on my treadmill, of course. Literally (sometimes) and figuratively as well. The past week had me pedaling in so many different directions, I am still not sure which way I am turned. Hopefully, toward Mt Carmel parish for Saturday morning's talk (since I am the speaker).
On and off the treadmill, I have been preparing for the talk by re-reading a series of books on the Liturgy of the Hours. The thing that strikes me most about this "Prayer of the Church" is that in the early Church, it was taken for granted that believers would pray at least three times a day (morning, noon and evening), and highly recommended that they would pause during their day's work, whether at home or in the Forum, and offer a few minutes of praise to God when the public bells rang at the 3rd, 6th and 9th hours of the Roman "clock." Then there was the prayer at midnight. In all, "seven times a day I praise thee," as the Psalmist had written, was the Christian ideal. And we're not talking monasteries here, just ordinary Christians. (There weren't any monasteries yet.)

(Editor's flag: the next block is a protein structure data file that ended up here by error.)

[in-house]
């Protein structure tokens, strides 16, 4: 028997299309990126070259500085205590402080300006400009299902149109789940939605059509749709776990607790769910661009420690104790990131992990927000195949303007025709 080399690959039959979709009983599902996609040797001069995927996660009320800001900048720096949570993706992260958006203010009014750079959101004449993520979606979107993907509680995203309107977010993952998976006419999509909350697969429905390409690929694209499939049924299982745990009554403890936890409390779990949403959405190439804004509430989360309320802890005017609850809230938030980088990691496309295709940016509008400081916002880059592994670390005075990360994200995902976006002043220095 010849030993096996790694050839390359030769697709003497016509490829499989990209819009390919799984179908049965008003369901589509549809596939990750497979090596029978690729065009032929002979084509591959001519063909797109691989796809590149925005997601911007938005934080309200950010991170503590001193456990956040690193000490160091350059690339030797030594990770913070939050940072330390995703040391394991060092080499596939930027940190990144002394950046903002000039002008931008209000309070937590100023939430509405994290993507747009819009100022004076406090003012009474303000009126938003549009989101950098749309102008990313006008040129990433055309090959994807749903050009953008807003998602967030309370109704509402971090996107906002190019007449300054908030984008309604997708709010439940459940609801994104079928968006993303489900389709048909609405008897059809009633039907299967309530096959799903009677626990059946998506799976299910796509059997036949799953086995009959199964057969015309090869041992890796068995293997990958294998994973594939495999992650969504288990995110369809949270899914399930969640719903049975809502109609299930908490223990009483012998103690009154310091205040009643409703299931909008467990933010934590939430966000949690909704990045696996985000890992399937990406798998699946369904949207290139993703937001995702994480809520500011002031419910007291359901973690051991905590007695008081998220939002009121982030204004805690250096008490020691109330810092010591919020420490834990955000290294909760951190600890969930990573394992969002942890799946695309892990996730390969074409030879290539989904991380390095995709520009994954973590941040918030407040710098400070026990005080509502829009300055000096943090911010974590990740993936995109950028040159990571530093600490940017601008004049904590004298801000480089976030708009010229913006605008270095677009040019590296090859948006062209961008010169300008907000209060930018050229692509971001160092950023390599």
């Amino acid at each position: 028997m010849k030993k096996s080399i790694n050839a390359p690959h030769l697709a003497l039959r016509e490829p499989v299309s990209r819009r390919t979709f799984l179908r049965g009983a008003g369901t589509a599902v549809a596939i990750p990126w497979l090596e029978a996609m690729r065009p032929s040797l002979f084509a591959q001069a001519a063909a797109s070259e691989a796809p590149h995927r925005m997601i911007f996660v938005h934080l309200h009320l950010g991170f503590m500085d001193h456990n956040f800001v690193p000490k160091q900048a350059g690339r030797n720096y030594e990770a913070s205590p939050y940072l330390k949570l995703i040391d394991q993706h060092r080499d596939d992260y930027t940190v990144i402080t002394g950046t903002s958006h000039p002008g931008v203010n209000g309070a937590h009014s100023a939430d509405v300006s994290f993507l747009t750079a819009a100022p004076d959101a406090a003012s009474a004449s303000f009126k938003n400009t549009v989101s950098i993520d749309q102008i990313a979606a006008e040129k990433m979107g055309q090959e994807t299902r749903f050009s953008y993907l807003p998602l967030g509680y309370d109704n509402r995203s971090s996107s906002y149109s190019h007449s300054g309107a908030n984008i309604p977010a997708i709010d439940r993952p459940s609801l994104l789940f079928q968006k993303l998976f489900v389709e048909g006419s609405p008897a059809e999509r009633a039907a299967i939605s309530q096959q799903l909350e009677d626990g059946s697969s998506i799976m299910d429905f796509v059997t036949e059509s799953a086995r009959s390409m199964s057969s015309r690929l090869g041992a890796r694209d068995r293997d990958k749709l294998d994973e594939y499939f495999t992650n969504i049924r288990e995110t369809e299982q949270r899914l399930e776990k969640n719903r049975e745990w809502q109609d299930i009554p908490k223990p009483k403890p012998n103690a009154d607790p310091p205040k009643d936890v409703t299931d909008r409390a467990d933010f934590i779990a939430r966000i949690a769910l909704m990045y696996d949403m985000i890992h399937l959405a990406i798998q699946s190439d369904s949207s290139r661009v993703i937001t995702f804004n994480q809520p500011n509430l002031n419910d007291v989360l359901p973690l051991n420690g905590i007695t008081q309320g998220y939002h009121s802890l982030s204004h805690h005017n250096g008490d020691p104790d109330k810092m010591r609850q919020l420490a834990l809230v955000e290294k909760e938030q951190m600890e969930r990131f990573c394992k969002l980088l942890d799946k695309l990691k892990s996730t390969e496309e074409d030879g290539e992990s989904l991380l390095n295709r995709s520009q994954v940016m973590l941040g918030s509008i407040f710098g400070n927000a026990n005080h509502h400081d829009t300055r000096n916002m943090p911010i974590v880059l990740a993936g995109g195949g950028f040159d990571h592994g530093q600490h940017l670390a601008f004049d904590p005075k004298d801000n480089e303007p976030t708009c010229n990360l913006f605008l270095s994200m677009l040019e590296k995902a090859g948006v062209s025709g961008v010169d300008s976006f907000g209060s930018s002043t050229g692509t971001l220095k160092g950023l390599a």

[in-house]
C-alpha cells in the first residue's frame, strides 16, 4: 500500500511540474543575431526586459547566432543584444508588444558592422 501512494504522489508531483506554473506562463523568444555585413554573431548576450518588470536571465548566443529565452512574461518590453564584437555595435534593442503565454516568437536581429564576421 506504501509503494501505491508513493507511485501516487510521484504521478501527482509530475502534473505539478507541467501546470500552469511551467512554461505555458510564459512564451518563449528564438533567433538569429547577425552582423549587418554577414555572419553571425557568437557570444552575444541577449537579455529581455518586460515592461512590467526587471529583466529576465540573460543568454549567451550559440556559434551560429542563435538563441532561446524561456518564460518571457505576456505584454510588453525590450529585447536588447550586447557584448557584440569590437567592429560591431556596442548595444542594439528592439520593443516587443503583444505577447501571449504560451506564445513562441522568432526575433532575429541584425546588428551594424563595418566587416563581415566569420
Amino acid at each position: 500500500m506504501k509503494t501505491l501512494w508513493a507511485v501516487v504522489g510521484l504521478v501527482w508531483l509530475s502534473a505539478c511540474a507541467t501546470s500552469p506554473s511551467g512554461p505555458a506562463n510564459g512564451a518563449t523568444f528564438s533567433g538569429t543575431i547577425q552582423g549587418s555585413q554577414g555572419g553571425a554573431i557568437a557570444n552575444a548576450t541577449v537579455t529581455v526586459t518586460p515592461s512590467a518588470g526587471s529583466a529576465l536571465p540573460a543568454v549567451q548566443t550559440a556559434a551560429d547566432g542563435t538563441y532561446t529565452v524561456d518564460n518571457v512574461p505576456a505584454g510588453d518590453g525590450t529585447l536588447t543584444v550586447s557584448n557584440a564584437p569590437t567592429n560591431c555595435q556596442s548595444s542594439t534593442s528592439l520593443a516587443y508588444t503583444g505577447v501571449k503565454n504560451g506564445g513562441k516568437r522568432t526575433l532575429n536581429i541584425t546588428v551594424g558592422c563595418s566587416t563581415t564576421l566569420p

Once Christianity was no longer a treasonable offense, Christians were expected to get together, along with the bishop, for morning praises. It was so much the prayer "of the people" that the bishops had to find ways to motivate the clergy to participate! Quite the opposite of our present situation in which the clergy are the ones entrusted with the praying of the "Hours" to the extent that most people think of them as the "priests' prayers."
Perhaps it was the Office's success in the monastery that led to its practical demise as a prayer of the people. In the monasteries, the bare-bones, easily memorized morning and evening psalms got embelleshed with additional antiphons, titles (to guide the interpretation and praying of the psalm), chants and sermons. Book on top of book got added to the Office until another book, the "Breviary" had to be created as a kind of index to all the different parts. Even monks who couldn't read were out of the running and had to pray a "little" office of limited proportions, or else just substitute the Psalms entirely with "Hail Mary's" (the origin of the rosary).
But I have news for you. The Liturgy of the Hours is the "people's" prayer in the Church. It is a primary expression of our baptismal priesthood, both as a "continual sacrifice of praise" and through our intercessions. And, like the Mass and other sacraments, it was revised after Vatican II to be a little more user-friendly and approachable.
It's really do-able now.
As long as you can read.
(If you are planning to come to my talk on Saturday, you did not get it all here. This is only 10% of it. So you may still want to come.)